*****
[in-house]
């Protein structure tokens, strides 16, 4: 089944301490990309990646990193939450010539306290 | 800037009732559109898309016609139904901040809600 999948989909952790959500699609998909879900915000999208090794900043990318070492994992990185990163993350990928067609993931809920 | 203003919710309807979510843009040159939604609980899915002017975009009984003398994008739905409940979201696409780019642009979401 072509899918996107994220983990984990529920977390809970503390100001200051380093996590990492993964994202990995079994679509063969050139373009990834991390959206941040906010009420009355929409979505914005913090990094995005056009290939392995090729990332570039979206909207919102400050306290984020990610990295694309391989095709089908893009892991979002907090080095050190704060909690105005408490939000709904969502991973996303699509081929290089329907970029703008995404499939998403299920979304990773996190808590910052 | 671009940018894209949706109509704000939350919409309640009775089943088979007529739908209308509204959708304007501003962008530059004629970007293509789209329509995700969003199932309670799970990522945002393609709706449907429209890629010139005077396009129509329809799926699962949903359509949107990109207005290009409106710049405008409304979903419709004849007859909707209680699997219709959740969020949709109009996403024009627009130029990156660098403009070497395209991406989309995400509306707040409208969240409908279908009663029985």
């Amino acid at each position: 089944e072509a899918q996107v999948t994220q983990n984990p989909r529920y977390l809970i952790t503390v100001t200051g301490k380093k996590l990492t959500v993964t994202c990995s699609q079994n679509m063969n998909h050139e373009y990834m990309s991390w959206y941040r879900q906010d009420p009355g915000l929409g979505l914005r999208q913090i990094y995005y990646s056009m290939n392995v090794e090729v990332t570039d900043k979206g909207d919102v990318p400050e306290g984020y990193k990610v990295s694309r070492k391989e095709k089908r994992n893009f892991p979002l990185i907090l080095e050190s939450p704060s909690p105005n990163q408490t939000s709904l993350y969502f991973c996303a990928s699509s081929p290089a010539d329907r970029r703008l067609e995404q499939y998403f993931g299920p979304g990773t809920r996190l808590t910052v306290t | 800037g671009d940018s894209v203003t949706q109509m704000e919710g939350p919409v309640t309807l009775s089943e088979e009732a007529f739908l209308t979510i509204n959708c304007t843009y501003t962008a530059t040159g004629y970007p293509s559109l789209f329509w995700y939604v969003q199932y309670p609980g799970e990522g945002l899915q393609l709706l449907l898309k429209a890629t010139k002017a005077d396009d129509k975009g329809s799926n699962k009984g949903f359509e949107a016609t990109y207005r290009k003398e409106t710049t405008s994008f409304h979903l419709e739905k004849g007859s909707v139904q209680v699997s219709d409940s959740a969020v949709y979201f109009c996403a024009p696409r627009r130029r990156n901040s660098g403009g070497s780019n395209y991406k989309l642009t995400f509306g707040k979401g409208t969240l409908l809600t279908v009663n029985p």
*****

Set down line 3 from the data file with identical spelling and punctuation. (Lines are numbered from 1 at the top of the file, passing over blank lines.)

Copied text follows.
């Amino acid at each position: 089944e072509a899918q996107v999948t994220q983990n984990p989909r529920y977390l809970i952790t503390v100001t200051g301490k380093k996590l990492t959500v993964t994202c990995s699609q079994n679509m063969n998909h050139e373009y990834m990309s991390w959206y941040r879900q906010d009420p009355g915000l929409g979505l914005r999208q913090i990094y995005y990646s056009m290939n392995v090794e090729v990332t570039d900043k979206g909207d919102v990318p400050e306290g984020y990193k990610v990295s694309r070492k391989e095709k089908r994992n893009f892991p979002l990185i907090l080095e050190s939450p704060s909690p105005n990163q408490t939000s709904l993350y969502f991973c996303a990928s699509s081929p290089a010539d329907r970029r703008l067609e995404q499939y998403f993931g299920p979304g990773t809920r996190l808590t910052v306290t | 800037g671009d940018s894209v203003t949706q109509m704000e919710g939350p919409v309640t309807l009775s089943e088979e009732a007529f739908l209308t979510i509204n959708c304007t843009y501003t962008a530059t040159g004629y970007p293509s559109l789209f329509w995700y939604v969003q199932y309670p609980g799970e990522g945002l899915q393609l709706l449907l898309k429209a890629t010139k002017a005077d396009d129509k975009g329809s799926n699962k009984g949903f359509e949107a016609t990109y207005r290009k003398e409106t710049t405008s994008f409304h979903l419709e739905k004849g007859s909707v139904q209680v699997s219709d409940s959740a969020v949709y979201f109009c996403a024009p696409r627009r130029r990156n901040s660098g403009g070497s780019n395209y991406k989309l642009t995400f509306g707040k979401g409208t969240l409908l809600t279908v009663n029985p």